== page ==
If, in order to sound extra pious and humble, we insist that our good works are actually nothing of the sort, we end up making too little of the Spirit’s work in our lives and muting dozens of biblical texts. While it may be true that even our best deeds are still sins, in the sense that they are still not perfectly righteous, this does not mean that they cannot also be considered truly good in a different sense.
Our affirmation that all works (even the best) are not free from sin in this life does not destroy the truth of the good works of believers because although we affirm that as to mode they are never performed with that perfection which can sustain the rigid examination of the divine judgment (on account of the imperfection of sanctification), still we maintain that as to the thing they are good works. And if they are called sins, this must be understood accidentally with respect to the mode, not of themselves and in their own nature. (XVII.iv.13)
In other words, the good works of the believers can be truly good works, even if the mode in which they are done is imperfect.
Fifth and finally, do good works merit eternal life?
The first thing to notice about this fifth question is that it’s not the same as the third question. When we hear the two questions as identical, we are bound to answer at least one of them incorrectly. For while good works are necessary to salvation, they do not merit eternal life.
We’re not going to get into the weeds of Roman Catholic theology and talk about merit of congruity and merit of condignity (Turretin rejects both). Let’s stick with the bigger, more relevant question about good works meriting eternal life.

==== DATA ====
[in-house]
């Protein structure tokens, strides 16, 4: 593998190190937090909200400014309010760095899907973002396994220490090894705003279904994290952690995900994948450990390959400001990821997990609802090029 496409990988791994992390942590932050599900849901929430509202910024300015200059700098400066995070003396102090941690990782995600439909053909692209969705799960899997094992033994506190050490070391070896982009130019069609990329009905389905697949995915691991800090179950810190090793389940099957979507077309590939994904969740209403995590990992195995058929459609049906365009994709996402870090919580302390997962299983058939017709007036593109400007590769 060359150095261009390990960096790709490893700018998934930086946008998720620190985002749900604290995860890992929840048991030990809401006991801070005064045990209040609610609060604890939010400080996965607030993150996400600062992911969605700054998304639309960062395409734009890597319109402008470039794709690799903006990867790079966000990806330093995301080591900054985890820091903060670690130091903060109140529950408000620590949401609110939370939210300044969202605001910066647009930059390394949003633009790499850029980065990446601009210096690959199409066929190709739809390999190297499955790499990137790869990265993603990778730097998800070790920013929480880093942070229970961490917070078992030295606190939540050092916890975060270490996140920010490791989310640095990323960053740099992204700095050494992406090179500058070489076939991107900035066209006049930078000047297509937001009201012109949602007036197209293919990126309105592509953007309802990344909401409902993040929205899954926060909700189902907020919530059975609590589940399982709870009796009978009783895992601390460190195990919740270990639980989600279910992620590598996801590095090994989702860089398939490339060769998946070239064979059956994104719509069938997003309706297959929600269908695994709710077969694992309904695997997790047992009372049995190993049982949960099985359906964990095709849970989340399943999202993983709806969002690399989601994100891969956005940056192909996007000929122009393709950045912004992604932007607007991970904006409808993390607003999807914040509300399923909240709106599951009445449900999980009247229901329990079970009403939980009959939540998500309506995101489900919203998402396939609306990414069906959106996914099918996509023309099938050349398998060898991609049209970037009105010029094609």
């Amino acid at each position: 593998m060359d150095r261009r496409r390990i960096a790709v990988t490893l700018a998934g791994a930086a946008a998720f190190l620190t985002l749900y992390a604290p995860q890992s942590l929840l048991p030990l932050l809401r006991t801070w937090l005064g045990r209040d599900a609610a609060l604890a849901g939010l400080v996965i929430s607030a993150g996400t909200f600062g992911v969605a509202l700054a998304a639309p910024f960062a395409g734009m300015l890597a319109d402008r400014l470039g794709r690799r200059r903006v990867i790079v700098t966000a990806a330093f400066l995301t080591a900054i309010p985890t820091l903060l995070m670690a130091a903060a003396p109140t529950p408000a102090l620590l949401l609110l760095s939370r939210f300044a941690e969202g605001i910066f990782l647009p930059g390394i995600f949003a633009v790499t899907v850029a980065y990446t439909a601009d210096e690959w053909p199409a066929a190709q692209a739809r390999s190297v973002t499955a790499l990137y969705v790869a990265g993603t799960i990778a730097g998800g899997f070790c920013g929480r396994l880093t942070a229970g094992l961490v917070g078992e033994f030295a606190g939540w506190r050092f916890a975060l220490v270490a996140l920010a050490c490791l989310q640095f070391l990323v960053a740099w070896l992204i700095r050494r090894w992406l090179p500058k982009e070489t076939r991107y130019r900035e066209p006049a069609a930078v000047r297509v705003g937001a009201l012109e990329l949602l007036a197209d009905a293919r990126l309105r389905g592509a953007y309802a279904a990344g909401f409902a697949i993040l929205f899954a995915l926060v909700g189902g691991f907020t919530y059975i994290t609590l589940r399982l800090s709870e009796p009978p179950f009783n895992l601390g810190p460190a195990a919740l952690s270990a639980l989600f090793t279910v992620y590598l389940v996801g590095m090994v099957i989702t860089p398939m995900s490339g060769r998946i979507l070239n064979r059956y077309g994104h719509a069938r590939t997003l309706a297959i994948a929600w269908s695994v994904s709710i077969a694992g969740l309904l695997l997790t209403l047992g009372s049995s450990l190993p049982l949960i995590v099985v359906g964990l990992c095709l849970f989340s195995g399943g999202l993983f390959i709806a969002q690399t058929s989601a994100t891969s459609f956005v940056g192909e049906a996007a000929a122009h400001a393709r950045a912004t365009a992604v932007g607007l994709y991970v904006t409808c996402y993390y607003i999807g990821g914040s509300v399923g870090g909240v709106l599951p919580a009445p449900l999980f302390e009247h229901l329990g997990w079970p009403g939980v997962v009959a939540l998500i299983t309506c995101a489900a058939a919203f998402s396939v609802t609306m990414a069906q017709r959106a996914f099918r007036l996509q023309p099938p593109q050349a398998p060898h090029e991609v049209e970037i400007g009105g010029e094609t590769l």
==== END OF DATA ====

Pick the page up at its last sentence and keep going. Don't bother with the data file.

Here again, we need to parse our terms carefully.
The word “merit” is used in two ways: either broadly and improperly; or strictly and properly. Strictly, it denotes that work to which a reward is due from justice on account of its intrinsic value and worth. But it is often used broadly for the consecution of any thing. In this sense, the verb “to merit” is often used by the fathers for “to gain,” “to obtain,” “to attain.” (XVII.v.1)
This is a crucial distinction. Here’s what Turretin is saying in effect: “Look, we have to realize that people use these words in different ways. Technically, merit means someone or something is given its due. In this sense, good works, even of the justified believer, do not merit eternal life. On the other hand, people sometimes use ‘merit’ more loosely, as another way of indicating sequence. So if B follows A, or if A is a condition for B, some people say that A gains, obtains, attains, or even merits B. This is not the best way to describe things, but many people, like the church fathers, mean to communicate nothing more than that eternal life is connected to good works in a necessary chain of events.”
What does it mean for a good work to be meritorious in the strict sense? Turretin mentions five characteristics:
- The work be “undue.” That is, we are not merely doing what we owe.
- The work must be ours and not owing to the work of another.
- The work must be absolutely perfect.
- The work is equal to the payment made.
- The payment or reward is owed us because of the intrinsic worth of the work. (XVII.v.6)
Clearly, our good works do not meet any of these requirements. Using a strict and proper understanding of “merit,” we must never conclude that our good works merit eternal life. For even our best works are (1) merely what we owe, (2) from God’s grace in us, (3) imperfect, (4) much less than the reward of eternal life, and (5) not worthy in and of themselves.
Good works are necessary to salvation, but not in order to effect salvation or acquire it by right. The necessity is not of causality and efficiency (XVII.iii.3).
In short, while our good works are often praiseworthy in Scripture—pleasing to God and truly good—they do not win for us our heavenly reward. There is a true and necessary connection between good works and final glorification, but the connection is not one of merit.